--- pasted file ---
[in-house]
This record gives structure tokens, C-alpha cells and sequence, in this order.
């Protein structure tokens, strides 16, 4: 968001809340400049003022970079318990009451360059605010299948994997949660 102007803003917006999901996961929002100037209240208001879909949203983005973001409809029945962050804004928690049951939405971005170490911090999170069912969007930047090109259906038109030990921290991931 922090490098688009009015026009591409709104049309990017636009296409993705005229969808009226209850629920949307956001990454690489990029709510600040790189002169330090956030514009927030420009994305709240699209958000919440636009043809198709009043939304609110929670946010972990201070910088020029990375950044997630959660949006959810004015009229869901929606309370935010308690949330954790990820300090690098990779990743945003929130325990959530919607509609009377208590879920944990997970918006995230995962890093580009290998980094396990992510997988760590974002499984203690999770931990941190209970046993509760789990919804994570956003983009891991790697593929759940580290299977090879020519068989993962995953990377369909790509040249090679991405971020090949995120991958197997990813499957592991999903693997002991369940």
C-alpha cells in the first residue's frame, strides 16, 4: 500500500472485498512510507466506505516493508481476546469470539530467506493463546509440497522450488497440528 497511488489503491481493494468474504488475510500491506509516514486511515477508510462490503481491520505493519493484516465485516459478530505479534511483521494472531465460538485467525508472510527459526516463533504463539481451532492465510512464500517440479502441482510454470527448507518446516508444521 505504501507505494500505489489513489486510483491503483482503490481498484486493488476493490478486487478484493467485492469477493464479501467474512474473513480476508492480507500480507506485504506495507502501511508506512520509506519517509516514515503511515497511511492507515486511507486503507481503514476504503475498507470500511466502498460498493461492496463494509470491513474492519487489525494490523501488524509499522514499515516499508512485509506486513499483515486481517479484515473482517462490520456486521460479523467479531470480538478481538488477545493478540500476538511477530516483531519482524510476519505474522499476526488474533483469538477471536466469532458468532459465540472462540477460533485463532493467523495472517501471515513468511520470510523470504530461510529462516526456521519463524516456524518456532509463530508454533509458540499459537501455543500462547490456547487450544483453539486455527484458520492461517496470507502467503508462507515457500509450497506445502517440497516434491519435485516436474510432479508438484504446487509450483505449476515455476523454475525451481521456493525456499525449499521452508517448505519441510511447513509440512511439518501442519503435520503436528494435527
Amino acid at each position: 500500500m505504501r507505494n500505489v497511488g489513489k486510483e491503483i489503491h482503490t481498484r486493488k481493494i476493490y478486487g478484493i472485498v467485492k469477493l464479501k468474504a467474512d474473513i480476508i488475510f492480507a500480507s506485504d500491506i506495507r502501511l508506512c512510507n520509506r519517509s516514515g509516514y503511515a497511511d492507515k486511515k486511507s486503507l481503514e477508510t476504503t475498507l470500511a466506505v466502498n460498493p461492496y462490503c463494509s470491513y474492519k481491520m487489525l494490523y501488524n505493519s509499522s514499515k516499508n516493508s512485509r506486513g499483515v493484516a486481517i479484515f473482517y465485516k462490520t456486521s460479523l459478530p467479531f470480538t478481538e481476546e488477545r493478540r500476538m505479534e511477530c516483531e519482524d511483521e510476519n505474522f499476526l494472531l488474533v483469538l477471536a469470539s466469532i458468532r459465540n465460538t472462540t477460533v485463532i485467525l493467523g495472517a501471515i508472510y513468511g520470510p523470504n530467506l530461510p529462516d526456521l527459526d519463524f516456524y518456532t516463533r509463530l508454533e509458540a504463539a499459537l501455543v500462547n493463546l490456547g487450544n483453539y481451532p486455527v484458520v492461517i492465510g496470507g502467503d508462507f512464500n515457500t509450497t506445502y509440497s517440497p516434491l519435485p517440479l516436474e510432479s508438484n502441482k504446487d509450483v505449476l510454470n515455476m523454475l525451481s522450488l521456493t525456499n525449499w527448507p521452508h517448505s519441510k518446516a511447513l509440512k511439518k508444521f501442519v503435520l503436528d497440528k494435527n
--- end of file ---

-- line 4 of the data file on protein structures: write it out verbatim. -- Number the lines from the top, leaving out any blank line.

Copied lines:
C-alpha cells in the first residue's frame, strides 16, 4: 500500500472485498512510507466506505516493508481476546469470539530467506493463546509440497522450488497440528 497511488489503491481493494468474504488475510500491506509516514486511515477508510462490503481491520505493519493484516465485516459478530505479534511483521494472531465460538485467525508472510527459526516463533504463539481451532492465510512464500517440479502441482510454470527448507518446516508444521 505504501507505494500505489489513489486510483491503483482503490481498484486493488476493490478486487478484493467485492469477493464479501467474512474473513480476508492480507500480507506485504506495507502501511508506512520509506519517509516514515503511515497511511492507515486511507486503507481503514476504503475498507470500511466502498460498493461492496463494509470491513474492519487489525494490523501488524509499522514499515516499508512485509506486513499483515486481517479484515473482517462490520456486521460479523467479531470480538478481538488477545493478540500476538511477530516483531519482524510476519505474522499476526488474533483469538477471536466469532458468532459465540472462540477460533485463532493467523495472517501471515513468511520470510523470504530461510529462516526456521519463524516456524518456532509463530508454533509458540499459537501455543500462547490456547487450544483453539486455527484458520492461517496470507502467503508462507515457500509450497506445502517440497516434491519435485516436474510432479508438484504446487509450483505449476515455476523454475525451481521456493525456499525449499521452508517448505519441510511447513509440512511439518501442519503435520503436528494435527